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- The New Generation of Database
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- Targeting Advanced Threats: Proven Methods from Detection through Remediation
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Shows & Panels
A $48K hit to your retirement? Pray For Gridlock!
Friday - 2/21/2014, 1:35pm EST
Could gridlock, caused by the refusal/inability of Congress and the White House to play nice, keep you from losing out on as much as $48,000 in lifetime retirement benefits?
Because this is an election year, Washington's political community — elected politicians, their staff, lobbyists, lawyers, the media and other camp followers — is concentrating on one thing: Getting reelected. That means the other person (incumbent or challenger) gets beat. Bad grammar, but beat it is.
Democrats are desperate to hold onto the Senate. Republicans desperately want to take control of the so-called upper chamber while holding onto the House of Representatives.
To do it, candidates must have (or be perceived to have) brains, talent, integrity, good hair and money. Not necessarily in that order.
Money is the name of the game. And getting it means lunches, dinners and tours (if you have a nice, big home) where the attendees bring their checkbooks.
In addition to $$$, candidates for political office also need votes. Votes from the little people. Ordinary folks, like the one in six Americans who gets Social Security. Which is where election-year gridlock comes in, because...
Gridlock in Washington is terrible!
Except when it isn't!
Politicians — not tsunamis, foreign affairs or even climate change — are the culprits behind gridlock, when little or nothing gets done.
Gridlock can be terrible if you are counting on passage of a piece of legislation that will benefit you or yours. But it can be your best friend when there are lots of options and none of them are good for you.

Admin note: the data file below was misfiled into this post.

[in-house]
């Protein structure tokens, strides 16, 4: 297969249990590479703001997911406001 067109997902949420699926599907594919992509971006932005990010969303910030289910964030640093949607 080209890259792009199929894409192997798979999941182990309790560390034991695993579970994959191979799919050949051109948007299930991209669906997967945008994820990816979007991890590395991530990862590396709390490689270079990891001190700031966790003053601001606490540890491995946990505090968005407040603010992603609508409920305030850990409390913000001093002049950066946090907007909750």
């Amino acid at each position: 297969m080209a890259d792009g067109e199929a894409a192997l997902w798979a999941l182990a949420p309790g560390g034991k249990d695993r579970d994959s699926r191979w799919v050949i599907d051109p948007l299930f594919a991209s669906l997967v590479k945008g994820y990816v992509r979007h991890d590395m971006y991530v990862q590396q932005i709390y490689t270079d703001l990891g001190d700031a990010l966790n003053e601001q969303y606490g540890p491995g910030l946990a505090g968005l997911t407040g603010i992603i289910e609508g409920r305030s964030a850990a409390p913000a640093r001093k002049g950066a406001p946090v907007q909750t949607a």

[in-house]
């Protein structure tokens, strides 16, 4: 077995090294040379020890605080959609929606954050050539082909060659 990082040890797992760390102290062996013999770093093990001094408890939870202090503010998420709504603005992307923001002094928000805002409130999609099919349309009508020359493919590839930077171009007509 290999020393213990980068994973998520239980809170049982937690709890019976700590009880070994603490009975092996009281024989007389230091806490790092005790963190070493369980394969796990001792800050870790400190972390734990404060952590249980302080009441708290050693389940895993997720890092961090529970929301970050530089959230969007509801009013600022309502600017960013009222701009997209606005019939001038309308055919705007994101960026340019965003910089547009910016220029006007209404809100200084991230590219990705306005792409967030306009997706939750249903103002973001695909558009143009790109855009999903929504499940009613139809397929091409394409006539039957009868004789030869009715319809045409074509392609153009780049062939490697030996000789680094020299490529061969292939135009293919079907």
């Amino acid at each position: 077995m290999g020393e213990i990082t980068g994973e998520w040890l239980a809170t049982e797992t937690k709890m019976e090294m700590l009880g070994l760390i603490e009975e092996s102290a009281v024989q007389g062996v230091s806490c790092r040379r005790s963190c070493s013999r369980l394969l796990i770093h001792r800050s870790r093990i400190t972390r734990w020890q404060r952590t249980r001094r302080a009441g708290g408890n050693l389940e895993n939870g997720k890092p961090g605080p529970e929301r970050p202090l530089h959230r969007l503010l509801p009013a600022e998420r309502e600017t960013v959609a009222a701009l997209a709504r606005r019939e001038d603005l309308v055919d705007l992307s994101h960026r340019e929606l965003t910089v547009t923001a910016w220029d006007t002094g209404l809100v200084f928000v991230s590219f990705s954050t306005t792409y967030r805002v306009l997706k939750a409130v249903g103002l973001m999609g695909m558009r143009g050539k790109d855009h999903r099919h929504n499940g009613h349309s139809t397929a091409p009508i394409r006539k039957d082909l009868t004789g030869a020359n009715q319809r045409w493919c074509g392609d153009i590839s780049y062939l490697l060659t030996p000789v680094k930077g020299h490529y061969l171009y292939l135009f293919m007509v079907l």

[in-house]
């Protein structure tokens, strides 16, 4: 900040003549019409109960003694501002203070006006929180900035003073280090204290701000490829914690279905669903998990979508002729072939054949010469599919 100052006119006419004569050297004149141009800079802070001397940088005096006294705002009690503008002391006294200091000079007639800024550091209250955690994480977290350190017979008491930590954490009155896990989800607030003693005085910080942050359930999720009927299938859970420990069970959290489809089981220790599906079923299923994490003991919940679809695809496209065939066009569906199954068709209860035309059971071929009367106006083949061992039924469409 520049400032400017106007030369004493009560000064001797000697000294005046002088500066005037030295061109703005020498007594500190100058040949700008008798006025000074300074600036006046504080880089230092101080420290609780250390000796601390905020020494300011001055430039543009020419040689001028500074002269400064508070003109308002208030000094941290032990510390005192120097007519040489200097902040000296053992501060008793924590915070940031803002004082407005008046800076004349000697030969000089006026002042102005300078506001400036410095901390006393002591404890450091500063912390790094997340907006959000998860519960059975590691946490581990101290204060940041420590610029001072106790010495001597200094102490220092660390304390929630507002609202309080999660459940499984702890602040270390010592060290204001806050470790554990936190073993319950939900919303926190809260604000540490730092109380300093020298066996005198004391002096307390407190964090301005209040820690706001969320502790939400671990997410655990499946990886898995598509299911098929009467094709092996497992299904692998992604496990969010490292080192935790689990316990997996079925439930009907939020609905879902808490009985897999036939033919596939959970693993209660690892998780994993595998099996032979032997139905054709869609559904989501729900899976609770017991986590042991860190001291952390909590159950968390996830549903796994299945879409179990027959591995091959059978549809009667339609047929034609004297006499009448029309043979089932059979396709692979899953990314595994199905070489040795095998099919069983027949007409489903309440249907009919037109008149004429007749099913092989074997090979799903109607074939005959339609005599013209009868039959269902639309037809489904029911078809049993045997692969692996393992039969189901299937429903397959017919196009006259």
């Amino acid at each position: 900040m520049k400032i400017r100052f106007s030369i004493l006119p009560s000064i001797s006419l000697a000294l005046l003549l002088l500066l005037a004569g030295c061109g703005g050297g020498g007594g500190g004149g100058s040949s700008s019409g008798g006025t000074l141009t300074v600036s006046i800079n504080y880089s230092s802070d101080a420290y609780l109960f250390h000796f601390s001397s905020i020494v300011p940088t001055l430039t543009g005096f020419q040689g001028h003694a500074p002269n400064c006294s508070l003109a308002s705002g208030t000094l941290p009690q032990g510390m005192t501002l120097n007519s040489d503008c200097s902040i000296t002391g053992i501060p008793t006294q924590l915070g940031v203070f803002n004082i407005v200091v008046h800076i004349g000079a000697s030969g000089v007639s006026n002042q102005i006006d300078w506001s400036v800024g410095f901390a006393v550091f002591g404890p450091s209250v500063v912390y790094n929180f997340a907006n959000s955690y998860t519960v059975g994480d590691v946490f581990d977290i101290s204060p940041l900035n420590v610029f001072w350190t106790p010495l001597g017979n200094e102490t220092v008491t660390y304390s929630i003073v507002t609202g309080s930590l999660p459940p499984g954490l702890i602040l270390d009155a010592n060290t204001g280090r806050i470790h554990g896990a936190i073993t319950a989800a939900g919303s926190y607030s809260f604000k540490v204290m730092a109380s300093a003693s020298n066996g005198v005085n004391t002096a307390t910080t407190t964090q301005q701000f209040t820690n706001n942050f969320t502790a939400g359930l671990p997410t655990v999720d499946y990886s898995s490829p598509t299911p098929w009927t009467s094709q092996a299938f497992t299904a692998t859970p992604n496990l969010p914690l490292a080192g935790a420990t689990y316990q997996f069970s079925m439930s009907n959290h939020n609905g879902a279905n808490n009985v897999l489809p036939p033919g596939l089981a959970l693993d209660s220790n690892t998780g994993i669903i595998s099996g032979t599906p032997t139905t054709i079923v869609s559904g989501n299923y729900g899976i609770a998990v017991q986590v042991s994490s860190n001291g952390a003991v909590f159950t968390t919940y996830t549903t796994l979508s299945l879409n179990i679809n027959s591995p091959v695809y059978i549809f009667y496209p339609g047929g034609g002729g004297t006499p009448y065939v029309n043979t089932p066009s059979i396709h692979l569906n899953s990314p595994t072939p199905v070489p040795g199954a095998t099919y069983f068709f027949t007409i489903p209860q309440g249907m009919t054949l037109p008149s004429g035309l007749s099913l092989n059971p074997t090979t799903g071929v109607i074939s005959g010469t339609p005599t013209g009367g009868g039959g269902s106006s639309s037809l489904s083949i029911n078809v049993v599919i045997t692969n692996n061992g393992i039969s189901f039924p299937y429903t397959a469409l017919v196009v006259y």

A long-standing proposal called the chained CPI. The CPI stands for the various consumer price indexes the Labor Department uses to measure prices, costs and the cost of living. Currently it uses the CPI-W to monitor monthly changes in the price of various goods and items on a city-by-city basis. That data is the basis for annual Cost of Living Adjustments (COLAs) due each January for retirees — federal, military and Social Security. This year the COLA was 1.5 percent.
But a lot of people in Congress think that the current inflation- measuring yardstick overestimates inflation and its impact on people. They proposed using a new measuring tool, the chained CPI. They say it more accurately reflects not only costs, but people's reactions to rising prices. That is, that when things get expensive people adjust and downsize.
- Backers of using the chained CPI say it reflects real-world
habits. When steak gets too expensive, people switch to hamburger or chicken.
Things like that.
- Opponents of the chained CPI say all it would do is punish retirees, especially lower-income individuals. That they would go from steak, to hamburger, to chicken, to cat food.
Groups that oppose using the chained CPI said the savings would come at the expense of individuals. The National Active and Retired Federal Employees says that over a 25-year retirement, the typical civil service retiree (under CSRS) would get $48,000 less in COLAs. For Social Security retirees, the loss would be $23,000 and for military retirees it could be as much as $42,000.
The White House used to support the chained CPI proposal, but just yesterday White House officials announced President Barack Obama was dropping the COLA trims from its budget for fiscal 2015 due out next month.
And there are even more reasons why the chained CPI may be receding as a potential threat. Congress is going to be out of session even more than last year. Most members will be busy raising money for their own campaigns, or to help the party. Groups representing feds, as well as federal, military and Social Security retirees are pressuring key members of Congress. And pushing Democrats to convince the White House not to push the chained CPI this year. Not before an election.
So if that's gridlock, lots of people who do or will depend on COLAs in retirement have got to be saying: Bring it on!
NEARLY USELESS FACTOID
Compiled by Jack Moore
A tacky costume could (theoretically) cost a figure skater a medal. The International Skating Union rulebook allows judges to deduct 1 point from a skater's score for outfits that overly "garish or theatrical in design." However, the costume deduction is rarely used.
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